DOJ Updates Policy on Drone Use in Investigations, Search and Rescue

November 28, 2019 Updated: November 29, 2019

The Department of Justice (DOJ) updated its policy on the use of drones for investigations and other law enforcement activities.

The new version of the policy, which replaces previous guidelines from 2015, lays out a framework for the “responsible, appropriate, and effective use” of such technology that is intended to serve as a model for the state, local, tribal, and territorial public safety partners.

The updated policy is similar to the 2015 version (pdf) but also adds additional measures to address cybersecurity and privacy concerns. According to a department announcement on Wednesday, the policy requires operations using unmanned aircraft system (UAS) technology to be approved at an appropriate level and conducted by staff who meet department-wide training standards.

The new policy also requires the department to evaluate acquisitions of UAS technology for cybersecurity risks in an attempt to guard against potential threats to the supply chain and DOJ’s networks, the statement said.

This comes after the Department of the Interior (DOI) grounded a fleet of 800 drones in October over concerns that the drones—manufactured in China or with components manufactured in China—could be used by the Chinese regime to conduct surveillance activities on its users. The drones will remain unused until all potential security risks are fully reviewed.

“Secretary [Bernhardt] has directed that drones manufactured in China or made from Chinese components be grounded unless they are currently being utilized for emergency purposes, such as fighting wildfires, search and rescue, and dealing with natural disasters that may threaten life or property,” according to a DOI statement obtained by The Verge.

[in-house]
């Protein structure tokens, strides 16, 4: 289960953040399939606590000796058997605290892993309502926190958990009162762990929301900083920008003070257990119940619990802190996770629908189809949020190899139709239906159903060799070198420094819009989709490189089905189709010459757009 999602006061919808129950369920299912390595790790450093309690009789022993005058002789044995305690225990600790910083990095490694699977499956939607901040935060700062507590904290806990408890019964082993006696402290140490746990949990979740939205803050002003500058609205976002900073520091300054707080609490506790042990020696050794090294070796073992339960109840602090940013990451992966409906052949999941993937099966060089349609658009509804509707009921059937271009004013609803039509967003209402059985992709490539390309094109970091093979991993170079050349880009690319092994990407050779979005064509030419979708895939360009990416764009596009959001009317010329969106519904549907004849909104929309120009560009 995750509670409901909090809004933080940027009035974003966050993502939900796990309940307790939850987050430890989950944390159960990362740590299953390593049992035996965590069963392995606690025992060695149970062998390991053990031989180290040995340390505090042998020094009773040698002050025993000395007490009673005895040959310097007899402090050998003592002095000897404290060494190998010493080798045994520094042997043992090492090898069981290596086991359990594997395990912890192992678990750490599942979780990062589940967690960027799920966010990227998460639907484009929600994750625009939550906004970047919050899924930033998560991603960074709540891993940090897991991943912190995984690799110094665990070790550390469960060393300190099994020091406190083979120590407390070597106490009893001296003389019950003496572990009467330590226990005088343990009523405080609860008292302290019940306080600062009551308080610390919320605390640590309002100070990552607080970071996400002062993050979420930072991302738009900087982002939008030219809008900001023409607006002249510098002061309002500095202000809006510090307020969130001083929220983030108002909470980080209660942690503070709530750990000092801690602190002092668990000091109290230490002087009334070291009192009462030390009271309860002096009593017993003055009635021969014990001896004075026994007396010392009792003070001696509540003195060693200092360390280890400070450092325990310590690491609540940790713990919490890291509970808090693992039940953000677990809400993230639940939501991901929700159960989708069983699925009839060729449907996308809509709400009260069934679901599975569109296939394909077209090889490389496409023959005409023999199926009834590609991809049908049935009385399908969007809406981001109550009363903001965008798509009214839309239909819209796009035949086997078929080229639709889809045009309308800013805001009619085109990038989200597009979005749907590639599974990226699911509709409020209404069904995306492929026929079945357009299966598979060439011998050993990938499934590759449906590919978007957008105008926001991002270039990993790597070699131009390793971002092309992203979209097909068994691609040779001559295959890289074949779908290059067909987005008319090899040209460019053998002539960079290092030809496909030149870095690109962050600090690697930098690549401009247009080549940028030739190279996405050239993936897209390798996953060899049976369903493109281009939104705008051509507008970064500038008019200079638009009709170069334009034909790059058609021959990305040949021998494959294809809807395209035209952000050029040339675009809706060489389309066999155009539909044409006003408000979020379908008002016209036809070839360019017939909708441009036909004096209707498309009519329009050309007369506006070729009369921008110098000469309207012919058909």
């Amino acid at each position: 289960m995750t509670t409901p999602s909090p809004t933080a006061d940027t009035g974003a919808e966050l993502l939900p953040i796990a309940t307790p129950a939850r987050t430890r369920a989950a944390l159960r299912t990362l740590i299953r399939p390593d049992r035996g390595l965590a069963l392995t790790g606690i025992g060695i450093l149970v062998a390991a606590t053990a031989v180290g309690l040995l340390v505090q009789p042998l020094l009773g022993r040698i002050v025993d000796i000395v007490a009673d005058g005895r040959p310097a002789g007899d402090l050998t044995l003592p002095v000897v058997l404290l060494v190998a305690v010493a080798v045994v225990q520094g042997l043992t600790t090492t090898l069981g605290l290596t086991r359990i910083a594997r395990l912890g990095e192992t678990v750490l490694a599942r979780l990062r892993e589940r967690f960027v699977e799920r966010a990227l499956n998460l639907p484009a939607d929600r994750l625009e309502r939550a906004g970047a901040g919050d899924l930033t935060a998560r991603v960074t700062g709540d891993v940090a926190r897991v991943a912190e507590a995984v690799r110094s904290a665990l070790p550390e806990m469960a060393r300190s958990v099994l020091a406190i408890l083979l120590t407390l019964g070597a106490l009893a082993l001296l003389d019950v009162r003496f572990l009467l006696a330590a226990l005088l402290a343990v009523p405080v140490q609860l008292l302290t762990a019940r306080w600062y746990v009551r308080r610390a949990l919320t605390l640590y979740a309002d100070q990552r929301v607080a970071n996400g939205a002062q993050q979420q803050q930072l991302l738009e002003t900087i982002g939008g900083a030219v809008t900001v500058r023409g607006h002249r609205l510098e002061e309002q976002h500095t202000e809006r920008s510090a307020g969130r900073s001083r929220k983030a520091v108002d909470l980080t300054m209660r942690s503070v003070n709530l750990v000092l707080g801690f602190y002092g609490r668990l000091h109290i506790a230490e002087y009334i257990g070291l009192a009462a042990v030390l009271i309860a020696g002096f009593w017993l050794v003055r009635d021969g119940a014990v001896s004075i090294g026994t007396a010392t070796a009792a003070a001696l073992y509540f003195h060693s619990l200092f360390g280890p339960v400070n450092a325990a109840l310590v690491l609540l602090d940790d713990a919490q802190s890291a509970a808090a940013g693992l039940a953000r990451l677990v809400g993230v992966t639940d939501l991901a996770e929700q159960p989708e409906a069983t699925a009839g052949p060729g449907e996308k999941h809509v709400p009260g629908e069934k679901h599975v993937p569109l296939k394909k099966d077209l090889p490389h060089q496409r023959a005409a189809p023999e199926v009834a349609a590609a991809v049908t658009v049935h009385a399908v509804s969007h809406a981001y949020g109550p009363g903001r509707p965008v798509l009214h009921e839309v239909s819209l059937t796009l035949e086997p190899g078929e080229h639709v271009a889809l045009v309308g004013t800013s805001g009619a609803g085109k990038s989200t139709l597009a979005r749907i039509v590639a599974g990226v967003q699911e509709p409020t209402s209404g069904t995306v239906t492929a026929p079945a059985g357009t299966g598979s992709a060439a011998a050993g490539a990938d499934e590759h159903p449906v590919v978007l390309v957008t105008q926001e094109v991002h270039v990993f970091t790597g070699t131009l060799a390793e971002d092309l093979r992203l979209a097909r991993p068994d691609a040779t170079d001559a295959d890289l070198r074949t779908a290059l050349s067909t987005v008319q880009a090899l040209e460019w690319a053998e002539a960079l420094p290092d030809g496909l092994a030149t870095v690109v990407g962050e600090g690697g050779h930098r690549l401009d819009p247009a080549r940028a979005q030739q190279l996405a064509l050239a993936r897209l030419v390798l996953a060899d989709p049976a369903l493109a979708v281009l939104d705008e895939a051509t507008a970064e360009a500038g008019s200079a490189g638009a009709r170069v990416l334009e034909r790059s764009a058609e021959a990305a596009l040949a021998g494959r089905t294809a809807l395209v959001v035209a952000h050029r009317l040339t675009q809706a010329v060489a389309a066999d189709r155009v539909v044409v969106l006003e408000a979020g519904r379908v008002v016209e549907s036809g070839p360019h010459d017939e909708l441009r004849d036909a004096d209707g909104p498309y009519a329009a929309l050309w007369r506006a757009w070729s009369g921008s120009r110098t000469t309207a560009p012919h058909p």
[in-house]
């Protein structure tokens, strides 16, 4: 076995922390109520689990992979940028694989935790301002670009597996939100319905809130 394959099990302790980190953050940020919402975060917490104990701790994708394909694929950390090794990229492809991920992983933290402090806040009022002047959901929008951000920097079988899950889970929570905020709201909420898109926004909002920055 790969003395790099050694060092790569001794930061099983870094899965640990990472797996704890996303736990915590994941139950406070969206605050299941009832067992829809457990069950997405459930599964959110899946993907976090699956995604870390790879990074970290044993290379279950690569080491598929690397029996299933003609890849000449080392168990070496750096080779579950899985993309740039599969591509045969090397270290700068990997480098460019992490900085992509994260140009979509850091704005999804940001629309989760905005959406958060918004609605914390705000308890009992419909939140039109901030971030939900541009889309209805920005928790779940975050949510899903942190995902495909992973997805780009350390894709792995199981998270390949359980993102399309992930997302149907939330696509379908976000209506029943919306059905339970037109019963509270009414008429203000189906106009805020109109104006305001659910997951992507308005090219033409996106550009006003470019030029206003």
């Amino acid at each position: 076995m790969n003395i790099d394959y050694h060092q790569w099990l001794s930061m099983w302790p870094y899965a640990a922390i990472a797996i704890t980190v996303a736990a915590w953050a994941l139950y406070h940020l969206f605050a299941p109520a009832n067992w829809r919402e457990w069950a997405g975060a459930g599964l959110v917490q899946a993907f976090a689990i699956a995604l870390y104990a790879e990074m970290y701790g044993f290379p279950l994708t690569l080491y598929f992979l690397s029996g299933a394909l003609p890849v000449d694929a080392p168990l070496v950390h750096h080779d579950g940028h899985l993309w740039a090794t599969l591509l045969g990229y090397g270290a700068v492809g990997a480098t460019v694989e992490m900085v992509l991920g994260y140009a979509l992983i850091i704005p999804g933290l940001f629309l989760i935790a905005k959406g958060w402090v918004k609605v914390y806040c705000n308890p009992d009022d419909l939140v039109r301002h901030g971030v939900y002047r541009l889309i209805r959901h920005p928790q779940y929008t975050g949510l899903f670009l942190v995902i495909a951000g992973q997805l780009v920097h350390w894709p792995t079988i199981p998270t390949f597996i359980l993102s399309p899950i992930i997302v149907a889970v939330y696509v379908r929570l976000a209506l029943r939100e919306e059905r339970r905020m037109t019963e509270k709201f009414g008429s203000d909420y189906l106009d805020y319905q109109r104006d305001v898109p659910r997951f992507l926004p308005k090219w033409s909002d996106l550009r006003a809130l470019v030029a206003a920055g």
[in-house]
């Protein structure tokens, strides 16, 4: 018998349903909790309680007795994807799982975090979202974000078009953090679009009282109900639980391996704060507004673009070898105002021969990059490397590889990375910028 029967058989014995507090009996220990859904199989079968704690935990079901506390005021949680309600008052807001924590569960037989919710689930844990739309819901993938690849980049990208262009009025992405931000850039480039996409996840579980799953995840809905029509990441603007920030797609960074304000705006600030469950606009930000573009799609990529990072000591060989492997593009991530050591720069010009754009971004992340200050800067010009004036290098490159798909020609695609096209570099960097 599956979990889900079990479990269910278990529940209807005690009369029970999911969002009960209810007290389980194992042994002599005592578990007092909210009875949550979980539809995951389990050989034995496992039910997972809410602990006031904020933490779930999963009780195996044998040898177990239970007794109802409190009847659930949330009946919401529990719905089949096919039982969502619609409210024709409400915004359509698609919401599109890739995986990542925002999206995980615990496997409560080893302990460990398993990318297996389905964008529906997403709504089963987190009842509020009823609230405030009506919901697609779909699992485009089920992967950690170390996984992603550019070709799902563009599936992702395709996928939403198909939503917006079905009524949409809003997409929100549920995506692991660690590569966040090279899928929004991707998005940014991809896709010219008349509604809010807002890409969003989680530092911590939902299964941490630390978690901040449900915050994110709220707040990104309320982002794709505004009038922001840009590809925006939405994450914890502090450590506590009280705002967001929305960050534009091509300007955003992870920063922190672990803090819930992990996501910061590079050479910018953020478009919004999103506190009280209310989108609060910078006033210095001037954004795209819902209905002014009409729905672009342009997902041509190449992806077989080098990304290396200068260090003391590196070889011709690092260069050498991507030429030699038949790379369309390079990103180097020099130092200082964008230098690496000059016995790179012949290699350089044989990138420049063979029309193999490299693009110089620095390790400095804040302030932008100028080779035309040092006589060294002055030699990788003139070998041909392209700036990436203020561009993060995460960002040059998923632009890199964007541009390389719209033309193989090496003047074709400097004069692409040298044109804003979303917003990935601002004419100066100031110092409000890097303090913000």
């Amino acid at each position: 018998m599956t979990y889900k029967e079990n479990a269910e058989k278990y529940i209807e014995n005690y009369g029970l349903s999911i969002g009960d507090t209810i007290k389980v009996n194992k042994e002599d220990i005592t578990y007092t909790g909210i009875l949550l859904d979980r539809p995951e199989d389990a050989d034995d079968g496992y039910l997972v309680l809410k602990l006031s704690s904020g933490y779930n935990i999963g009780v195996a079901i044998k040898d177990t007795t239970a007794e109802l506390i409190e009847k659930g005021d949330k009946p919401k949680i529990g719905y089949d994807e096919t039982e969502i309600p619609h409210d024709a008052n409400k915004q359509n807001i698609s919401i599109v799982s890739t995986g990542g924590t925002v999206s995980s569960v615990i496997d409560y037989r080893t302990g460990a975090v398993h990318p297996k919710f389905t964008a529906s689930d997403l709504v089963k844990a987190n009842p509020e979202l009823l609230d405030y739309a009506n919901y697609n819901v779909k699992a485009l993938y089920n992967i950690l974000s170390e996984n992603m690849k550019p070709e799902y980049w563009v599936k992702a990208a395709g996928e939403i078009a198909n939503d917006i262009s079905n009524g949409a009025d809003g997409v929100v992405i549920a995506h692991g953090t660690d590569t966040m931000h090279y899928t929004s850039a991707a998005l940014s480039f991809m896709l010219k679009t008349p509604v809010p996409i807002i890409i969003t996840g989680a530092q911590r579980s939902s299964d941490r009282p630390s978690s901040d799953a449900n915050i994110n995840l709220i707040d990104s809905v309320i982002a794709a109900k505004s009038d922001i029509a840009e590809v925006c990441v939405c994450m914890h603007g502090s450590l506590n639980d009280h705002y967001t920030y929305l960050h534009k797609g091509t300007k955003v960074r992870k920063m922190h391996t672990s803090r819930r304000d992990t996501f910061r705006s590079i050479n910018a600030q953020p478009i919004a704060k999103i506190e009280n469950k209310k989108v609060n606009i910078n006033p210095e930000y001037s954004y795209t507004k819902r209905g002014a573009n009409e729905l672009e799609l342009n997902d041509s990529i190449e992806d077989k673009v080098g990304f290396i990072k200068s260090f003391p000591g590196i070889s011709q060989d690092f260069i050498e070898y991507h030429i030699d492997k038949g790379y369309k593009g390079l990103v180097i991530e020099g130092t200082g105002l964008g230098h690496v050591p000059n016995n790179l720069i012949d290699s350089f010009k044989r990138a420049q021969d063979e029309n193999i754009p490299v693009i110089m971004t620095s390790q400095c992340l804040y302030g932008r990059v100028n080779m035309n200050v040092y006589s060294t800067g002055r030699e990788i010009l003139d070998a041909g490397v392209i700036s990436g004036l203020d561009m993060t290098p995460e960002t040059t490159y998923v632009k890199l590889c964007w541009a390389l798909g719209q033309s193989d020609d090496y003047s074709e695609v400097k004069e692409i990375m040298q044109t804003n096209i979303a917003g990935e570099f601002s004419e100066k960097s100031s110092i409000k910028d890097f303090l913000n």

Congress has sought to ban the federal government from procuring or using Chinese-made drones in order to reduce national security risks. A bipartisan group of senators introduced a bill, the American Security Drone Act of 2019 (S.2502), in September, seeking to ban federal departments and agencies from buying any commercial off-the-shelf drone or small unmanned aircraft systems (UAS), either manufactured or assembled in countries deemed a national security threat to the United States. China was named among those countries, as well as Iran.

Then in October, the House Committee on Homeland Security unanimously passed a bill that would bar the Department of Homeland Security (DHS) from operating, providing financial assistance for, or entering into or renewing a contract for the procurement of a UAS from foreign countries like China.

The Justice Department also said the updated policy places limits on data retention by requiring privacy-sensitive data to be deleted within 180 days, unless certain exceptions are met.

“The Department welcomes lawful and beneficial uses of UAS, which promise to enhance the economy and transform the delivery of goods and the provision of critical services ranging from search-and-rescue to industrial inspections,” the statement said.

“At the same time, the Department will not hesitate to take action against those who threaten the safety of our skies and the public,” it added.

Frank Fang contributed to this report.

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